I hear the word "sangha" used a lot these days in Buddhist circles. What does it really mean?
The Pali word "sangha" literally means "group" or "congregation," but when it is used in the suttas, the word usually refers to one of two very specific kinds of groups: either the community of Buddhist monastics (bhikkhus and bhikkhunis), or the community of people who have attained at least the first stage of Awakening. In recent decades, a new usage of the word has emerged in the West, one that seems to have no basis in classical Theravada Buddhist teachings: the usage of the word "sangha" to describe a meditation group or any sort of spiritual community .It sounds innocent enough, but this particular usage can — and often does — lead to profound confusion concerning one of the most fundamental underpinnings of the Buddha's teachings, the going for refuge in the Triple Gem.
The act of going for refuge in the Buddha, Dhamma, and Sangha marks a major turning point in one's spiritual development, the real start of the journey down the Buddhist path. It helps foster a healthy attitude towards Buddhist practice by encouraging the development of right view, and serves as a constant reminder both of the goal of practice and of the means to achieve that goal. It is therefore crucial to be clear and precise about the meaning of the refuges, lest we end up heading down a road quite different from the one the Buddha had in mind.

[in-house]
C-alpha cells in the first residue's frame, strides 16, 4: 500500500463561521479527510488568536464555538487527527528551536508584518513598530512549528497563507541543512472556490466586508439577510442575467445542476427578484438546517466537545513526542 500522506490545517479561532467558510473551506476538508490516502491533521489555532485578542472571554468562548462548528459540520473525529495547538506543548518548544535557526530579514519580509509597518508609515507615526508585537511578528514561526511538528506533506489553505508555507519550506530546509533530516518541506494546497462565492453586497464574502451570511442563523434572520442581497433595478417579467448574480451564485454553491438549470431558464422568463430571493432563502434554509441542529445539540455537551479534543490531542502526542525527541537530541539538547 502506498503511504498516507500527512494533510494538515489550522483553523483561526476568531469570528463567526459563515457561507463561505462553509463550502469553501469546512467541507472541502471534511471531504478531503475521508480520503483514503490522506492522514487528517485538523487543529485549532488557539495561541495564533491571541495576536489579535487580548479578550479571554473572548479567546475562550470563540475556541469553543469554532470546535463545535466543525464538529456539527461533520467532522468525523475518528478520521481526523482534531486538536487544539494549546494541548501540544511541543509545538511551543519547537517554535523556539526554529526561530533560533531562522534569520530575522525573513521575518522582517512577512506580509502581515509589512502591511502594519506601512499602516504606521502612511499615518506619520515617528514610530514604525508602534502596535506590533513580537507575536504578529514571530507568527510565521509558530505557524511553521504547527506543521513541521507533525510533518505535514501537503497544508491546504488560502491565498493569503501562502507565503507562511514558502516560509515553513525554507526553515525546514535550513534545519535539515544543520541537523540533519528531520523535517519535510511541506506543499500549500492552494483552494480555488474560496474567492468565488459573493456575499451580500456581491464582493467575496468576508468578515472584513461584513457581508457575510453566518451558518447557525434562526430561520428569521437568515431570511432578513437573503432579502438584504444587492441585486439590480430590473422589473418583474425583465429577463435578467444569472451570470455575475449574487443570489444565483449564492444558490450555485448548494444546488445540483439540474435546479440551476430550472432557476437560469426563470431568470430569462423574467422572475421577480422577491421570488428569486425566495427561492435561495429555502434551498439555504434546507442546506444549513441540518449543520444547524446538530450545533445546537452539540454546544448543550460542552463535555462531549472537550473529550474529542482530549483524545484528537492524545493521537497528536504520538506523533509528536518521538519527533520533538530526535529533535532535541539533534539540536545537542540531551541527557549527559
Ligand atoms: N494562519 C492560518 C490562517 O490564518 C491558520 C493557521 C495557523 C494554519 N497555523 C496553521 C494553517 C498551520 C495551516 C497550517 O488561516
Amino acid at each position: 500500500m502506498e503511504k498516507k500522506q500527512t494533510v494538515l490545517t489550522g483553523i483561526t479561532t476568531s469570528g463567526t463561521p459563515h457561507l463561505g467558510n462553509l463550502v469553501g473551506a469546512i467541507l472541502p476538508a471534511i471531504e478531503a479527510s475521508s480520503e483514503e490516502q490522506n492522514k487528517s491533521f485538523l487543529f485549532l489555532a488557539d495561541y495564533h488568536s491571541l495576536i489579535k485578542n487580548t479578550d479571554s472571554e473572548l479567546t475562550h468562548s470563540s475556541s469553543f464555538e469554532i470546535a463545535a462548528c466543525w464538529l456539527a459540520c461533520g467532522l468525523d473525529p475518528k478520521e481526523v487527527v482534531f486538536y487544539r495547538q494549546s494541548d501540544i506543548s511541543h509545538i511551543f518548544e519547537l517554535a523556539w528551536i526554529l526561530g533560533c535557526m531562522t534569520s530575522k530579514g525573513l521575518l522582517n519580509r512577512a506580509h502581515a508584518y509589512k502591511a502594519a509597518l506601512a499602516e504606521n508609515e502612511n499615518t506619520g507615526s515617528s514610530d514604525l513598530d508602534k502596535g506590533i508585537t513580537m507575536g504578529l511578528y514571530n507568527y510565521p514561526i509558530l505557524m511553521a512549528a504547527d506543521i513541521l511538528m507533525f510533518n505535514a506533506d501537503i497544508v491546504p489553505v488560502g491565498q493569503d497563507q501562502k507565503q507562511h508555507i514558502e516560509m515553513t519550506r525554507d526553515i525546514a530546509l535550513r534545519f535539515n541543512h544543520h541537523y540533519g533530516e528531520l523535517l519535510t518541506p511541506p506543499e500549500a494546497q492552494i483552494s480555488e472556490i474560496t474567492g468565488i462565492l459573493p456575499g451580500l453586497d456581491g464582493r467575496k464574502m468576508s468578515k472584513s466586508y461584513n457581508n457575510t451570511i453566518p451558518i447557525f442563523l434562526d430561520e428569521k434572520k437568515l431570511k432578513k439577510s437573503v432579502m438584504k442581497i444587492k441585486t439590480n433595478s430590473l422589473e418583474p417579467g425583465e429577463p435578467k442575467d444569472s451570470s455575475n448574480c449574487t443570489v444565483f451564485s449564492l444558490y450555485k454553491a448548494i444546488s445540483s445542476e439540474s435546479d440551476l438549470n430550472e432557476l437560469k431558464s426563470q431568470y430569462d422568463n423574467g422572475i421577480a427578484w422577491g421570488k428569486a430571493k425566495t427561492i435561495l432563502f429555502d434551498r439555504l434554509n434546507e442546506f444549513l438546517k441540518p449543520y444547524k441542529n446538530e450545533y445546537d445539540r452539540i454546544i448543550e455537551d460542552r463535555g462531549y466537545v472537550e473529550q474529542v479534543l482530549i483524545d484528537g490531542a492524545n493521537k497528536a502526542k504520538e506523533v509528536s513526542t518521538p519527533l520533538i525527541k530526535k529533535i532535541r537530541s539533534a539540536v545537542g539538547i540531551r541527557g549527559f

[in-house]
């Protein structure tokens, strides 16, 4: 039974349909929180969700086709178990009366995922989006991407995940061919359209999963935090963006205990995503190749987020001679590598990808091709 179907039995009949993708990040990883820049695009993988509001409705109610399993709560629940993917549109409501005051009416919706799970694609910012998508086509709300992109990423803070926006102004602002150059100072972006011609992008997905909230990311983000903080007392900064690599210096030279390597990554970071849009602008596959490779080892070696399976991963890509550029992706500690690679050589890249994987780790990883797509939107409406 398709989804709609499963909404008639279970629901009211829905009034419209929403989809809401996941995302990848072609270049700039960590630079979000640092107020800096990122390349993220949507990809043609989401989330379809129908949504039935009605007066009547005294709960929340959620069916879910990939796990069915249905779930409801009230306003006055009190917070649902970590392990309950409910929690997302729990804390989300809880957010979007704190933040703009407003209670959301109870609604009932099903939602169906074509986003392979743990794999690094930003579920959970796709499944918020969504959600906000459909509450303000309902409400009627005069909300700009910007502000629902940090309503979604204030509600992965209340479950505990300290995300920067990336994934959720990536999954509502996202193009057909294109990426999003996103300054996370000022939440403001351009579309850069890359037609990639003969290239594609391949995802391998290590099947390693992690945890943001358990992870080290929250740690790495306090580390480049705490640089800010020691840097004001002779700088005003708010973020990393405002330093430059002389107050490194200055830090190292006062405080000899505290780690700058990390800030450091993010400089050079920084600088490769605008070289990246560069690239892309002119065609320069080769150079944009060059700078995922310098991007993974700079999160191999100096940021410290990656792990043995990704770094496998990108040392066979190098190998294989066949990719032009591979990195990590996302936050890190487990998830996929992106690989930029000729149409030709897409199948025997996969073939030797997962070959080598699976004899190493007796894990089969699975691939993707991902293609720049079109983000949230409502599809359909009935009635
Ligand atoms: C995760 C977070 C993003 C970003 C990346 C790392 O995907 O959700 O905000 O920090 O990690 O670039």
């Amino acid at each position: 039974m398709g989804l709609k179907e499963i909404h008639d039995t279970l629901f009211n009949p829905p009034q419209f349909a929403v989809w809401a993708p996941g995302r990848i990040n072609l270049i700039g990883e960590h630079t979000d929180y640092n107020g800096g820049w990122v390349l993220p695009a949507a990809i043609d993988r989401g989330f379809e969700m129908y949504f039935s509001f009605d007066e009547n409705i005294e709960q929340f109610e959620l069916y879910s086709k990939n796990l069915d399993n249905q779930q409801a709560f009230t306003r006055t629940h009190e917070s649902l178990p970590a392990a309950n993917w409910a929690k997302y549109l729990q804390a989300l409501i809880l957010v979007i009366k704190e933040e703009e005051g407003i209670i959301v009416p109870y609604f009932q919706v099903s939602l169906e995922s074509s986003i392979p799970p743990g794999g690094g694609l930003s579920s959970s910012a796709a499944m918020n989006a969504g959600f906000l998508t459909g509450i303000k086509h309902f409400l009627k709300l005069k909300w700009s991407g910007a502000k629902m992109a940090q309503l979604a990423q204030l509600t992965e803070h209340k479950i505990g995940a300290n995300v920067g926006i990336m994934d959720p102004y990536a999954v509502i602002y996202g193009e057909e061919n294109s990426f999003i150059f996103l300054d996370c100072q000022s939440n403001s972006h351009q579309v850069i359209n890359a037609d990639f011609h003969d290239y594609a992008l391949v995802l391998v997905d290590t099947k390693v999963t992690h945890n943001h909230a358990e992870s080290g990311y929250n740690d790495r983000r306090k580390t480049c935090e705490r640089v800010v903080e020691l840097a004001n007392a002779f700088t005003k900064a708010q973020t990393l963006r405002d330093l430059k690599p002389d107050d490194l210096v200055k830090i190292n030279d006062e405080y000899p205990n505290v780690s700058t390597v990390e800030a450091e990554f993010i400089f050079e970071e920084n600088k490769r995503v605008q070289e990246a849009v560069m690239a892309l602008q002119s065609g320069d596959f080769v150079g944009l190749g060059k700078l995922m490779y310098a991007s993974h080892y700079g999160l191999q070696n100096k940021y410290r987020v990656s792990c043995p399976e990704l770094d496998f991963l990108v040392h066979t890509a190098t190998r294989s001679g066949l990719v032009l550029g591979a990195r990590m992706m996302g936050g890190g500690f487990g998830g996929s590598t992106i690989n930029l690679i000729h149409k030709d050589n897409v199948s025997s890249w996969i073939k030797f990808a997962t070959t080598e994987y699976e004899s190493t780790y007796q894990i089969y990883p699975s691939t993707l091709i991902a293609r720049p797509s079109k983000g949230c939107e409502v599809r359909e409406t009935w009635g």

In taking refuge in the Sangha, we set our inner sights on the ideal community of Noble Ones (ariya-sangha) — those monks, nuns, laywomen, and laymen who, throughout history, have by their own diligent efforts successfully carried out the Buddha's instructions and gained at least a glimpse of the supreme happiness of nibbana. If this is the direction in which we also wish to go, then it is to these individuals that we should turn for refuge:
The Sangha of the Blessed One's disciples who have practiced well... who have practiced straight-forwardly... who have practiced methodically... who have practiced masterfully — in other words, the four types [of noble disciples) when taken as pairs, the eight when taken as individual types — they are the Sangha of the Blessed One's disciples: worthy of gifts, worthy of hospitality, worthy of offerings, worthy of respect, the incomparable field of merit for the world,